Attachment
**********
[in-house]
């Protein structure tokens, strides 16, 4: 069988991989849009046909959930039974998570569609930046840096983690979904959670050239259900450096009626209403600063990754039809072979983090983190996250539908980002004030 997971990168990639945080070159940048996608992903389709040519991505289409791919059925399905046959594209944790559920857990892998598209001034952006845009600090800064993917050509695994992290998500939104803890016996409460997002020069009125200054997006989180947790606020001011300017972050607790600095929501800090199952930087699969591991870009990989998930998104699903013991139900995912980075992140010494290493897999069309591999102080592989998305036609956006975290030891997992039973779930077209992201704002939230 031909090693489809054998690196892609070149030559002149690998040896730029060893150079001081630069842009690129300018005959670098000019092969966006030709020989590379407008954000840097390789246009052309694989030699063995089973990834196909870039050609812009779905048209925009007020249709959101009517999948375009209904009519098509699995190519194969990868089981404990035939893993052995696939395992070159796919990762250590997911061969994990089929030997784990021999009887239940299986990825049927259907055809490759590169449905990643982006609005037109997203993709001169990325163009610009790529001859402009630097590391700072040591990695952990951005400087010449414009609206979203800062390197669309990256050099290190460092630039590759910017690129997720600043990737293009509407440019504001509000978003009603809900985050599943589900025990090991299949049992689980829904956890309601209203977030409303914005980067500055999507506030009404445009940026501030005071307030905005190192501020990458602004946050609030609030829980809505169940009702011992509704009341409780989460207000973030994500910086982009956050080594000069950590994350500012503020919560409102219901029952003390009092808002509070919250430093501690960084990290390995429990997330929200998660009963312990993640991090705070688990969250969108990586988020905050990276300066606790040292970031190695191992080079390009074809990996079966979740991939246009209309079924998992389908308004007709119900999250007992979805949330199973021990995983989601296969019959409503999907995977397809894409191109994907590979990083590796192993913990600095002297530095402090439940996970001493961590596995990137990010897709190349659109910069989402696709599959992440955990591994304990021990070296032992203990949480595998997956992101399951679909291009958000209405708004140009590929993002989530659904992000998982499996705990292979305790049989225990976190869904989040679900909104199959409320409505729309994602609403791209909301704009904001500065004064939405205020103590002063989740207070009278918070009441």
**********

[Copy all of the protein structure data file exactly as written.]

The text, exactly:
[in-house]
């Protein structure tokens, strides 16, 4: 069988991989849009046909959930039974998570569609930046840096983690979904959670050239259900450096009626209403600063990754039809072979983090983190996250539908980002004030 997971990168990639945080070159940048996608992903389709040519991505289409791919059925399905046959594209944790559920857990892998598209001034952006845009600090800064993917050509695994992290998500939104803890016996409460997002020069009125200054997006989180947790606020001011300017972050607790600095929501800090199952930087699969591991870009990989998930998104699903013991139900995912980075992140010494290493897999069309591999102080592989998305036609956006975290030891997992039973779930077209992201704002939230 031909090693489809054998690196892609070149030559002149690998040896730029060893150079001081630069842009690129300018005959670098000019092969966006030709020989590379407008954000840097390789246009052309694989030699063995089973990834196909870039050609812009779905048209925009007020249709959101009517999948375009209904009519098509699995190519194969990868089981404990035939893993052995696939395992070159796919990762250590997911061969994990089929030997784990021999009887239940299986990825049927259907055809490759590169449905990643982006609005037109997203993709001169990325163009610009790529001859402009630097590391700072040591990695952990951005400087010449414009609206979203800062390197669309990256050099290190460092630039590759910017690129997720600043990737293009509407440019504001509000978003009603809900985050599943589900025990090991299949049992689980829904956890309601209203977030409303914005980067500055999507506030009404445009940026501030005071307030905005190192501020990458602004946050609030609030829980809505169940009702011992509704009341409780989460207000973030994500910086982009956050080594000069950590994350500012503020919560409102219901029952003390009092808002509070919250430093501690960084990290390995429990997330929200998660009963312990993640991090705070688990969250969108990586988020905050990276300066606790040292970031190695191992080079390009074809990996079966979740991939246009209309079924998992389908308004007709119900999250007992979805949330199973021990995983989601296969019959409503999907995977397809894409191109994907590979990083590796192993913990600095002297530095402090439940996970001493961590596995990137990010897709190349659109910069989402696709599959992440955990591994304990021990070296032992203990949480595998997956992101399951679909291009958000209405708004140009590929993002989530659904992000998982499996705990292979305790049989225990976190869904989040679900909104199959409320409505729309994602609403791209909301704009904001500065004064939405205020103590002063989740207070009278918070009441």